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Hi, if it's a state run kindergarten then you don't have to pay although you will be presented with a list at the beginning of the school year of things you have to buy for your child e.g felt tips, crayons, card, drawing pads etc. It can work out fairly expensive but it happens throughout the schools as well so it's just one of those things you have to grin and bear :rolleyes:
My daughter was at kindergarten for 6 hours a day during which time she'd have lunch and a couple of break times. They wouldn't really do formal learning but more a general look at a subject. For example when learning about art they went to different workshops on the island to see pots being made, or paintings being done etc. It really depends on the teachers, I don't think any 2 kindergartens are the same.
 

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I put my son into Greek Kindergarten 18 months ago when he had already completed Reception Class in the school in England. That was one of my main reasons for moving here as soon as I did, as I knew it would give him a year of being able to learn the language without the pressure of *big* school. The only thing I had to do to enrol him was to go to the school and fill in some forms, and .. maybe this depends on area and school, but he had to have an eye check and a dental check. His only problems initially were shyness and although he could understand a lot of what people were saying to him, he couldn't actually answer them back in Greek.

Over the summer I really noticed a big change in his confidence and he was becoming far more fluent with the language and since then has just gone from strength to strength.

He started in protee in the big school last September (he has just turned 7 now) and he has come on in leaps and bounds and having spoken to his teacher, I find that he is top of the class for reading and most other things which I think is so amazing. Kids really are so adaptable and receptive to learning at such a young age.

The process for enrollment was more in depth with the big school though, he had to have an eye test, heart test (which I think is a great idea btw) and a letter from his paediatrician to say he was fit enough to do the games/PE, a translated copy of his UK birth certificate plus all the other usual forms to fill in.

He goes to school from 8.10am until 12.30pm and there are no half-terms here .. so it's a long haul from September to Christmas and then January to Easter and then of course through to the summer where they get a long time off :)

I have to say that I am so glad that I made the move because life for my son here is so much better I think. It's wonderful to see that he can have a real childhood and just be so happy. I love it!
 

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I put my son into Greek Kindergarten 18 months ago when he had already completed Reception Class in the school in England. That was one of my main reasons for moving here as soon as I did, as I knew it would give him a year of being able to learn the language without the pressure of *big* school. The only thing I had to do to enrol him was to go to the school and fill in some forms, and .. maybe this depends on area and school, but he had to have an eye check and a dental check. His only problems initially were shyness and although he could understand a lot of what people were saying to him, he couldn't actually answer them back in Greek.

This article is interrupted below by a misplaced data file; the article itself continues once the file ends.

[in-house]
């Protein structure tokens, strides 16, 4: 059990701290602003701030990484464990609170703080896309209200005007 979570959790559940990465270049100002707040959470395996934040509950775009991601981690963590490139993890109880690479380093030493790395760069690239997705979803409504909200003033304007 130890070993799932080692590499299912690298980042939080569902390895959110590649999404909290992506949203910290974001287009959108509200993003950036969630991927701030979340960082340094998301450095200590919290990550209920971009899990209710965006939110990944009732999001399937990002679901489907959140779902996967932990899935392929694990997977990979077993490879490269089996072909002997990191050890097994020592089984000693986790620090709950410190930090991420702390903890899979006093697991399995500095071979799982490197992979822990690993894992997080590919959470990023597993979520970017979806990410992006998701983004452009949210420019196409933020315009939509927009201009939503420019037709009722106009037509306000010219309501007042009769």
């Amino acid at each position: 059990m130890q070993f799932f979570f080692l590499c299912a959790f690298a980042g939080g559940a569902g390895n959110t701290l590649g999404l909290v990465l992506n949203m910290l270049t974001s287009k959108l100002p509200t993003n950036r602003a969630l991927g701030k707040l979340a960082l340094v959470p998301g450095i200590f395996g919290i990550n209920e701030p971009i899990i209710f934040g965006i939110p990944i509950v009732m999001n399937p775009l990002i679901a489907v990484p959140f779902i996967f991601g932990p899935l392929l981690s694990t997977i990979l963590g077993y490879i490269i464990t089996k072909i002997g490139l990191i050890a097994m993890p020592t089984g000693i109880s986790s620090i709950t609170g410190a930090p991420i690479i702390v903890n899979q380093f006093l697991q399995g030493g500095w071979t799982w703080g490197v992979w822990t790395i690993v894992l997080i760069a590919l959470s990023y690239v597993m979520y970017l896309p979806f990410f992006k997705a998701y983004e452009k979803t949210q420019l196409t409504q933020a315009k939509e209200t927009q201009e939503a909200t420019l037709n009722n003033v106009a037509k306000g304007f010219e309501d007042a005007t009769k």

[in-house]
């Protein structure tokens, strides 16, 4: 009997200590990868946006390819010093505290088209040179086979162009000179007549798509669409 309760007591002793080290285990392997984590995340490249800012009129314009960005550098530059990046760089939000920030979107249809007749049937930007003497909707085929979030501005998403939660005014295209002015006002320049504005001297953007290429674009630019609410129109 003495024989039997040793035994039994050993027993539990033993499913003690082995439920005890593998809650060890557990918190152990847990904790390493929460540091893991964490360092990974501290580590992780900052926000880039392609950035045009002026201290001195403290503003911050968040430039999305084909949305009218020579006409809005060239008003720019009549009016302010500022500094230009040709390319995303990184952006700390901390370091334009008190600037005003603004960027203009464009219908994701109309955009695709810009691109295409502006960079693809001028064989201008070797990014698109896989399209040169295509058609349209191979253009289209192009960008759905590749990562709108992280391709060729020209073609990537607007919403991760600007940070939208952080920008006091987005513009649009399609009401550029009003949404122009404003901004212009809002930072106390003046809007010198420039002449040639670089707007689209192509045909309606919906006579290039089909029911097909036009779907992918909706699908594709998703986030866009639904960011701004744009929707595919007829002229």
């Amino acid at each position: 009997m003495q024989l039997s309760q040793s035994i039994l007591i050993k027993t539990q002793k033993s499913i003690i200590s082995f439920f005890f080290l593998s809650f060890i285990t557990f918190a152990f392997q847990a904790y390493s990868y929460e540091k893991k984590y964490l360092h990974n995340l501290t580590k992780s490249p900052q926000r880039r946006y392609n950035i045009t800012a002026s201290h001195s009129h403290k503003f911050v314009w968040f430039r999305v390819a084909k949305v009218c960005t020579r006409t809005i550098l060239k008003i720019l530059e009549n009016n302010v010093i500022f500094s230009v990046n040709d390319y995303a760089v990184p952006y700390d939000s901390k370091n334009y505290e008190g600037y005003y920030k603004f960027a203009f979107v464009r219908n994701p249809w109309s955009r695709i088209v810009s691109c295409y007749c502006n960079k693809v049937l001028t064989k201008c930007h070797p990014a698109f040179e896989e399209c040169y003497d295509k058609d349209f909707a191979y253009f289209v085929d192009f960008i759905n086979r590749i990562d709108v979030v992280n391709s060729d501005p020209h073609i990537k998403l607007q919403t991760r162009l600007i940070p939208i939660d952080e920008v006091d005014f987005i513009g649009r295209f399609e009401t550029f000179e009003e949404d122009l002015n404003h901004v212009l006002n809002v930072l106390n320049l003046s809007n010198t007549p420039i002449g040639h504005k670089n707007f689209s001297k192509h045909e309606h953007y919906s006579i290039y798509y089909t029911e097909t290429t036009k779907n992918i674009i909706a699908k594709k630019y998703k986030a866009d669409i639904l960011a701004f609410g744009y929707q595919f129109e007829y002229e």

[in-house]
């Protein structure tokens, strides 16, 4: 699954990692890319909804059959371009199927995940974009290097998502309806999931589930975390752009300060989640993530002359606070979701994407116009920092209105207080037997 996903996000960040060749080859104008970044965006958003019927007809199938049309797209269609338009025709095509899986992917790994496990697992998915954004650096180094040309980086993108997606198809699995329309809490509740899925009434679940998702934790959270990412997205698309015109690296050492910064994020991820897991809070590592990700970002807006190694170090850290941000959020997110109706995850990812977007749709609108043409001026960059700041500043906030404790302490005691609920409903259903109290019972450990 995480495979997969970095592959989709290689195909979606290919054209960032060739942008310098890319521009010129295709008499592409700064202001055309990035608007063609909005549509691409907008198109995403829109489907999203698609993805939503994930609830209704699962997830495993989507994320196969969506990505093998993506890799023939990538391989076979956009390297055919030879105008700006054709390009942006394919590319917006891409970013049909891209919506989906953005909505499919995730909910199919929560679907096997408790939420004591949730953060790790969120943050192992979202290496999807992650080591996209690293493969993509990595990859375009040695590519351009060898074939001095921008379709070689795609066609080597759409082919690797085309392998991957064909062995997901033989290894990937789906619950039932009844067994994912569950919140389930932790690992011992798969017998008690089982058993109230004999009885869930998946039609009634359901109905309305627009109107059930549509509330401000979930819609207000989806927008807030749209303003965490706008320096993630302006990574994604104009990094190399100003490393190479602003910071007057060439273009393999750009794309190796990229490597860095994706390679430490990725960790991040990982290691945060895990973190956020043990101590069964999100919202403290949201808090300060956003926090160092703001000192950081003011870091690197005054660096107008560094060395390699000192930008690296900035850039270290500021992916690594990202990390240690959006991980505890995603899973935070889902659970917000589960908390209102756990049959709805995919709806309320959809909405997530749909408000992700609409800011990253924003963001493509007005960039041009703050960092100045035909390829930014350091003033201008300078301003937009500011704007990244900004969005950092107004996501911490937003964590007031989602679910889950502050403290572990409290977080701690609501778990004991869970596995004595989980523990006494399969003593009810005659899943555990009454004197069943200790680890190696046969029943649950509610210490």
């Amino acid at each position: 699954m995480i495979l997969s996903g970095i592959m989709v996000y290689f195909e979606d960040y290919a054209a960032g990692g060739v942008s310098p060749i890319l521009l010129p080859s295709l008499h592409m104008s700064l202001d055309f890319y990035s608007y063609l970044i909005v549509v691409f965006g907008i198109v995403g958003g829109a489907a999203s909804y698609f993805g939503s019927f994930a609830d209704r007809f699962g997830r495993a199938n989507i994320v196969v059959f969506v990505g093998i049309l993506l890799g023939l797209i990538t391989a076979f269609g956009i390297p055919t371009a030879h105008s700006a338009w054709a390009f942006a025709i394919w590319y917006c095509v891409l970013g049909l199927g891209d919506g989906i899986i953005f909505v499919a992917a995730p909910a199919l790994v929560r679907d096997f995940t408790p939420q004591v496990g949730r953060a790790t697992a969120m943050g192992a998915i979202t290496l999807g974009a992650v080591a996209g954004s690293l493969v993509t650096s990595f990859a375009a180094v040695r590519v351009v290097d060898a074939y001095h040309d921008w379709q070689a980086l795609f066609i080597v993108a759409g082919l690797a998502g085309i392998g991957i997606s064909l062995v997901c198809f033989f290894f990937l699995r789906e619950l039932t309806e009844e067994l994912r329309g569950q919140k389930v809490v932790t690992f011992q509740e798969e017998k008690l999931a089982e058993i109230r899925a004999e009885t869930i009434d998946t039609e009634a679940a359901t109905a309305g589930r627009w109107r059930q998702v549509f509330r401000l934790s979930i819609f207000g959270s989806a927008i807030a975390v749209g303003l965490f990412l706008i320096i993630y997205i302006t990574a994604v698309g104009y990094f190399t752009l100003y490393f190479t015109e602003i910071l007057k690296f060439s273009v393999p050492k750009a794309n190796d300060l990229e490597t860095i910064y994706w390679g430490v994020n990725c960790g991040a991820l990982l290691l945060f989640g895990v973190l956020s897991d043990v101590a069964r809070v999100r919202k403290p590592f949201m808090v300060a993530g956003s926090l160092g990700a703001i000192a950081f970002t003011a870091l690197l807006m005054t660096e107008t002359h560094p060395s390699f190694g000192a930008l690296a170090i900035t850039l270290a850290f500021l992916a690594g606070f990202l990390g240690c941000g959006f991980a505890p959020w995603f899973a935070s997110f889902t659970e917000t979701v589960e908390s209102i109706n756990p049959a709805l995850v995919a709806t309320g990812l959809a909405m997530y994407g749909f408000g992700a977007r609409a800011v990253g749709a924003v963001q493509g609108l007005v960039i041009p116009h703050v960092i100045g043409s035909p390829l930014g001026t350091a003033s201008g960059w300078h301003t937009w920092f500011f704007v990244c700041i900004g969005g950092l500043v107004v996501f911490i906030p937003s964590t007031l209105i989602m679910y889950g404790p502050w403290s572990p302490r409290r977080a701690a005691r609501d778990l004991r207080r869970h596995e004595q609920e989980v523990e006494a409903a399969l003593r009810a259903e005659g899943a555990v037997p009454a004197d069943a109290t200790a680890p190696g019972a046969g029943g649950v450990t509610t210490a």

Over the summer I really noticed a big change in his confidence and he was becoming far more fluent with the language and since then has just gone from strength to strength.

He started in protee in the big school last September (he has just turned 7 now) and he has come on in leaps and bounds and having spoken to his teacher, I find that he is top of the class for reading and most other things which I think is so amazing. Kids really are so adaptable and receptive to learning at such a young age.

The process for enrollment was more in depth with the big school though, he had to have an eye test, heart test (which I think is a great idea btw) and a letter from his paediatrician to say he was fit enough to do the games/PE, a translated copy of his UK birth certificate plus all the other usual forms to fill in.

He goes to school from 8.10am until 12.30pm and there are no half-terms here .. so it's a long haul from September to Christmas and then January to Easter and then of course through to the summer where they get a long time off :)

I have to say that I am so glad that I made the move because life for my son here is so much better I think. It's wonderful to see that he can have a real childhood and just be so happy. I love it!
The thing I am most scared about is my son transitioning to the Greek culture. We have been there a couple of times, but he just started preschool in the states this year. He is three years old. We are moving in a couple of months and i hope to put him in preschool ASAP. Then I believe he will have 1 more year of preschool until Kindergarten begins.

Just curious. Why do you think your son is getting a better childhood in Greece rather than the UK? Who checks his heart, the pediatritian? I just want to know. My family here in the states are giving me a very hard time about my husband and I moving to Greece. They keep saying that Greece is a male dominated country and that my son will never be allowed to leave. I think this is crazy, but I can't find a way to convince them otherwise.
 

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Hi Guys - this was a really useful thread. We are seriously considering moving to Greece (Athens) although would love to go to an island but anyway Hubby is from Athens. We are constantly weighing up all the different options as we have two kids one 7 and the other 2. Hubby speaks greek to the little one but didn't with the older one although his ear is tuned in. Having read this thread it has given me a lot of positive confirmation about the school aspect of our potential move.

Thanks guys!